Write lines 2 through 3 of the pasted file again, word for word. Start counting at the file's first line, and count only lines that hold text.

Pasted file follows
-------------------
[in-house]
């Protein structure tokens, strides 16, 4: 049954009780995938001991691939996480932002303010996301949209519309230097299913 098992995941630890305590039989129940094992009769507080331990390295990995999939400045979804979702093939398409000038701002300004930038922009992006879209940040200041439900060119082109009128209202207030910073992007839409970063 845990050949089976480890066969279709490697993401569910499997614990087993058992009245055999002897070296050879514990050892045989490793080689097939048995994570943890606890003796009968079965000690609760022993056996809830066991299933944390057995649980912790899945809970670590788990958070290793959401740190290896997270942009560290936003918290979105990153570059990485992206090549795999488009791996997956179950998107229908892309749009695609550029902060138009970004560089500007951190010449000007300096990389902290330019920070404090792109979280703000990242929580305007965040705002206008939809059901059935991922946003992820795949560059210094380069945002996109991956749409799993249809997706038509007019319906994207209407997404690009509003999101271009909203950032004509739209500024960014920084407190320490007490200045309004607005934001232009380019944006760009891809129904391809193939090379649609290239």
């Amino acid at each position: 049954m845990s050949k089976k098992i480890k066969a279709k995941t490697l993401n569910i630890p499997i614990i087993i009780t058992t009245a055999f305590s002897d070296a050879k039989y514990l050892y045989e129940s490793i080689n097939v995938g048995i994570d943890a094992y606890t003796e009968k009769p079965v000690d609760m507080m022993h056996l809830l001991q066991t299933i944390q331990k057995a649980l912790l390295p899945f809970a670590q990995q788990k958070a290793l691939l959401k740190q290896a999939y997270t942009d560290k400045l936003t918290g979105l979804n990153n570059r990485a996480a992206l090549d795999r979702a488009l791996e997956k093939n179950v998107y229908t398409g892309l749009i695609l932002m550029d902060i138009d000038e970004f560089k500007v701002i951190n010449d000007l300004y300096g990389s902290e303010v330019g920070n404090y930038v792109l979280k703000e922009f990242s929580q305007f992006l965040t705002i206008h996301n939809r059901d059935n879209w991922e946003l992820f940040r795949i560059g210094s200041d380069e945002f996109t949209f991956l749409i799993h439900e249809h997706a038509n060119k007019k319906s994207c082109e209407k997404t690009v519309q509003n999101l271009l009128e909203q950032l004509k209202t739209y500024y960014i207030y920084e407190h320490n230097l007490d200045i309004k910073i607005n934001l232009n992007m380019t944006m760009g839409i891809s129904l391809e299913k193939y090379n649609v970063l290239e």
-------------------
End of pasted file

């Protein structure tokens, strides 16, 4: 049954009780995938001991691939996480932002303010996301949209519309230097299913 098992995941630890305590039989129940094992009769507080331990390295990995999939400045979804979702093939398409000038701002300004930038922009992006879209940040200041439900060119082109009128209202207030910073992007839409970063 845990050949089976480890066969279709490697993401569910499997614990087993058992009245055999002897070296050879514990050892045989490793080689097939048995994570943890606890003796009968079965000690609760022993056996809830066991299933944390057995649980912790899945809970670590788990958070290793959401740190290896997270942009560290936003918290979105990153570059990485992206090549795999488009791996997956179950998107229908892309749009695609550029902060138009970004560089500007951190010449000007300096990389902290330019920070404090792109979280703000990242929580305007965040705002206008939809059901059935991922946003992820795949560059210094380069945002996109991956749409799993249809997706038509007019319906994207209407997404690009509003999101271009909203950032004509739209500024960014920084407190320490007490200045309004607005934001232009380019944006760009891809129904391809193939090379649609290239």
């Amino acid at each position: 049954m845990s050949k089976k098992i480890k066969a279709k995941t490697l993401n569910i630890p499997i614990i087993i009780t058992t009245a055999f305590s002897d070296a050879k039989y514990l050892y045989e129940s490793i080689n097939v995938g048995i994570d943890a094992y606890t003796e009968k009769p079965v000690d609760m507080m022993h056996l809830l001991q066991t299933i944390q331990k057995a649980l912790l390295p899945f809970a670590q990995q788990k958070a290793l691939l959401k740190q290896a999939y997270t942009d560290k400045l936003t918290g979105l979804n990153n570059r990485a996480a992206l090549d795999r979702a488009l791996e997956k093939n179950v998107y229908t398409g892309l749009i695609l932002m550029d902060i138009d000038e970004f560089k500007v701002i951190n010449d000007l300004y300096g990389s902290e303010v330019g920070n404090y930038v792109l979280k703000e922009f990242s929580q305007f992006l965040t705002i206008h996301n939809r059901d059935n879209w991922e946003l992820f940040r795949i560059g210094s200041d380069e945002f996109t949209f991956l749409i799993h439900e249809h997706a038509n060119k007019k319906s994207c082109e209407k997404t690009v519309q509003n999101l271009l009128e909203q950032l004509k209202t739209y500024y960014i207030y920084e407190h320490n230097l007490d200045i309004k910073i607005n934001l232009n992007m380019t944006m760009g839409i891809s129904l391809e299913k193939y090379n649609v970063l290239e």